Tuesday, June 30, 2015

It's not the equipment

There has been a lot of talk this past year, in the wake of Ferguson, about militarization of the police. Most of the commentary on this issue has focused around the acquisition by local police departments of surplus equipment from the armed forces. Police departments have been using military surplus equipment for decades. As a rookie officer in 1974, the S&W .38 revolver issued to me was stamped "U.S. Navy" on the back strap.

I see no major concern in police agencies taking advantage of this surplus gear, within reason. A few rifles, a truck, a night vision scope, or a HumVee doesn't really worry me. Police need this kind of equipment from time to time, and normally buy it (or something similar) brand new. If you can save a few tax dollars by reusing something the taxpayers have already purchased, that's generally OK with me. Look over the list of gear Nebraska agencies have received, and it's pretty typical stuff for which there are civilian counterparts: nobody is acquiring RPGs, mortars, and land mines.

The issue of militarization of the police that concerns me, rather than surplus equipment, is the intrusion of a war-fighting ethos into police culture that is not properly counterbalanced with an even stronger mentality of service and guardianship. There was an interesting article about this recently in the Harvard Law Review. I'm all for good training and tactics for protecting police officers from the risk of violent assault. Policing is one of only a handful of occupations with a sustained record of practitioners facing felonious attacks in the course of their employment. Safety is good. Better training and procedures, along with body armor, have dramatically reduced the number of officers killed in the line of duty in felonious assaults during my career.

But it is critical for police officers to recognize that the vast majority of citizens--rather than representing a threat to their safety--are firmly on our side, and depend on us from protection and service. The public is not the adversary. Many of those citizens would put themselves in harm's way without hesitation to help an officer in distress. When police officers begin to view citizens as a population of which they must be constantly wary, it is difficult to develop and sustain good relationships. Suspicion, distrust, and fear are corrosive to trust, collaboration, and partnership.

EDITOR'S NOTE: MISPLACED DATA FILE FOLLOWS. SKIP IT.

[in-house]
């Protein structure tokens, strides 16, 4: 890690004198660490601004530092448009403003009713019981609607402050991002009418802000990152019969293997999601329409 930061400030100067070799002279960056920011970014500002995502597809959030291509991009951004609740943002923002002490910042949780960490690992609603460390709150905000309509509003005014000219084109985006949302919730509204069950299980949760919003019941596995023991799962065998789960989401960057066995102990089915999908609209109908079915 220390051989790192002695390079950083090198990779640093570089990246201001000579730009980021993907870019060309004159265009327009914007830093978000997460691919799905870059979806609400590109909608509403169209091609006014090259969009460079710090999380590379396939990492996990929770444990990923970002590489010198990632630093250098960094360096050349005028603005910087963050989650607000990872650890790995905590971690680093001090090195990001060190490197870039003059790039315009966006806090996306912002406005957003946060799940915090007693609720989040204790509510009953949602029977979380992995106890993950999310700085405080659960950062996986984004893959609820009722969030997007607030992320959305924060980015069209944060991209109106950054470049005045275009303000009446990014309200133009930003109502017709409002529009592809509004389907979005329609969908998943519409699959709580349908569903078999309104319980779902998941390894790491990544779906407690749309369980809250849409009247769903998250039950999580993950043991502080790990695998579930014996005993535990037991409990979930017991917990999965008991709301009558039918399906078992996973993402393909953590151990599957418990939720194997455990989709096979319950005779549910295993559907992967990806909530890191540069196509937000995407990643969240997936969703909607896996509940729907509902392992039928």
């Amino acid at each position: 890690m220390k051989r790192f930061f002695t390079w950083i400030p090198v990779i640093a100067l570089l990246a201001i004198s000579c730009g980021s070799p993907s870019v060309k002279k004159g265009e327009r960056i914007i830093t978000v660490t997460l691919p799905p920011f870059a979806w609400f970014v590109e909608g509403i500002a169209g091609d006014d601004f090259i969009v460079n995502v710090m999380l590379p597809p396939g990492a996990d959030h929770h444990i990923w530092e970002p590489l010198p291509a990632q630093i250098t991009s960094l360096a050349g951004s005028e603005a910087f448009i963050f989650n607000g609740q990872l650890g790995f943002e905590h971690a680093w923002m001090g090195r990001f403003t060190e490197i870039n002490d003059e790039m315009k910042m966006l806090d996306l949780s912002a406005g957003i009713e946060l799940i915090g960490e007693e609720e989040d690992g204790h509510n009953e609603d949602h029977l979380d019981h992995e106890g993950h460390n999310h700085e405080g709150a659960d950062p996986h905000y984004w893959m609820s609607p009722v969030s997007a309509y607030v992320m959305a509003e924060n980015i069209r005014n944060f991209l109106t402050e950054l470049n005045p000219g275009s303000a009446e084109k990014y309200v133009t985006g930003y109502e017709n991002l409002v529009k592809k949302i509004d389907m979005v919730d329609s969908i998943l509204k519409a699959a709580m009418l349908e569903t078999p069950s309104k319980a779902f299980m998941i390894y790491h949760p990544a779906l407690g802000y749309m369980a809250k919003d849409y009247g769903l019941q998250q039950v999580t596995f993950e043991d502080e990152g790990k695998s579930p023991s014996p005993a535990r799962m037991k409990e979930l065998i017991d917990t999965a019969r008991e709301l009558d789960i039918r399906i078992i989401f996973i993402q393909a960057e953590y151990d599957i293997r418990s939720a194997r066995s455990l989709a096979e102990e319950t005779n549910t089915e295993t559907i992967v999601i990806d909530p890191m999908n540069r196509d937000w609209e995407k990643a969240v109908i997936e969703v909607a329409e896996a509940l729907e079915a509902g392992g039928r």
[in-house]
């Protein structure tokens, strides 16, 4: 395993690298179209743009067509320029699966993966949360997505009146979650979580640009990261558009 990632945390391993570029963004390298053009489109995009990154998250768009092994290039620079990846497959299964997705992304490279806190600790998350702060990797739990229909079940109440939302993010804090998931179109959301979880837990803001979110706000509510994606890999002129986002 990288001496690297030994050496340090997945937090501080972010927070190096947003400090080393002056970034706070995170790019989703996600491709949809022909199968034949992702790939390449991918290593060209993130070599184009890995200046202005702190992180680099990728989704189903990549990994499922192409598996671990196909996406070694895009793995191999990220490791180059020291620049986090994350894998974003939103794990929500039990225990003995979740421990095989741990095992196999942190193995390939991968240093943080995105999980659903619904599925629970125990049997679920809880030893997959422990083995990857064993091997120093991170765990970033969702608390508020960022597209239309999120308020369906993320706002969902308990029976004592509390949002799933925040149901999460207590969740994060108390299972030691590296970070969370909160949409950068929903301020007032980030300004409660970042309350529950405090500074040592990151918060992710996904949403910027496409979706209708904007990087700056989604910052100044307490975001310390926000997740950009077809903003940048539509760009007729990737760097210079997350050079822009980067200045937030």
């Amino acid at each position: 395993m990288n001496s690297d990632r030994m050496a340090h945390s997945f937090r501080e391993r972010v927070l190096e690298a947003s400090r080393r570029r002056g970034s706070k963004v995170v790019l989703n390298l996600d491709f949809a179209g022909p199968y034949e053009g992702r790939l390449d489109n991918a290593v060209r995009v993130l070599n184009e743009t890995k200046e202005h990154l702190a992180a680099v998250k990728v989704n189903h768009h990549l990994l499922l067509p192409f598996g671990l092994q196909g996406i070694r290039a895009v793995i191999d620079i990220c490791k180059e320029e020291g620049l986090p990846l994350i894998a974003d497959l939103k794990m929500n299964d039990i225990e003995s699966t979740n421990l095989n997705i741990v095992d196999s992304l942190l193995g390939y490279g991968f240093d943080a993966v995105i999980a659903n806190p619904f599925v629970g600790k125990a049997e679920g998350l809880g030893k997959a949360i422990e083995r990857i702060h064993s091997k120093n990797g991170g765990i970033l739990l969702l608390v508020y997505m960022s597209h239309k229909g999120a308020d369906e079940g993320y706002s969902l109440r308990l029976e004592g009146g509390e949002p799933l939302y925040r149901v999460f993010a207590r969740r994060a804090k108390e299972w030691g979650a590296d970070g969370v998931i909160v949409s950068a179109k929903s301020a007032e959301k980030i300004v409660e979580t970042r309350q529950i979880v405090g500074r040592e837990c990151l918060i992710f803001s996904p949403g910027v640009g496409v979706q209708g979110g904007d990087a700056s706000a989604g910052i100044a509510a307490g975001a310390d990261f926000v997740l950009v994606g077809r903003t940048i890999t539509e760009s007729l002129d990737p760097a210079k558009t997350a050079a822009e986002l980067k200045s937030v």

The line between good safety practices and good interpersonal relationships is a fine one, to be sure. I don't think relationships with the community are strained when a police SWAT team executes a high-risk arrest warrant. On the other hand, it's pretty tough (although not impossible) to have a friendly rapport with an officer decked out in fatigues, a load-bearing vest, and a slung MP5, which is why the drift towards military-styled language, BDUs, and tactical gear for street officers bothers me. It is the attitude and outlook behind the uniform, however, that matters most, and that one must be one dominated by the desire to protect and help others.

Thursday, June 25, 2015

First impressions

The Lincoln Police Department is preparing to start a new recruit class in July. I happened to be at police headquarters yesterday, as the soon-to-be-trainees were getting some preparatory administrative work out of the way. I was pleased to see a young woman in the class that I met earlier this year over a cup of coffee at Bruegger's. I did not intervene on her behalf in any way, but I could tell from our conversation she'd be an excellent candidate.

During my entire career, the LPD recruit academy has been based on an academic model, rather than a military one. Sgt. Lancaster, who ran the short academy when I was a newbie, was a friendly, avuncular fellow that set a nice tone. When I was running the academy in the early 1980's, I tried to avoid the drill instructor style you see in the movies and on TV. My current role is only a couple of days, but along with other instructors, I try to follow the principles of adult learning.

It's not this way everywhere. David Couper, who served as the Madison, Wisconson chief for twenty years, reminisced in his 2011 book, Arrested Development: A Veteran Police Chief Sounds Off About Protest, Racism, Corruption and the Seven Steps Necessary to Improve Our Nation’s Police, about the paradigm that was common in police academies, and still persists in some places:
"When I was introduced to the academy class that was already in training before I was appointed, the class stood at attention when I entered the room. In fact, I found that not only did they stand at attention when I entered, but that they did so for every supervisor who came into their class. A coercive, top-down leadership model had no place within a police department that was seeking highly educated people to come and join it. Some of the people we were trying to attract into a police career were currently in business, law, social work, or teaching. And most of them wouldn’t choose to remain in a police department that ran like an 18th century British warship."
Jack Lancaster set a good tone for me in 1974. I hope I'm doing likewise for trainees today. Its great to see these folks beginning their career, and the impression we make at the outset is an important one throughout their careers.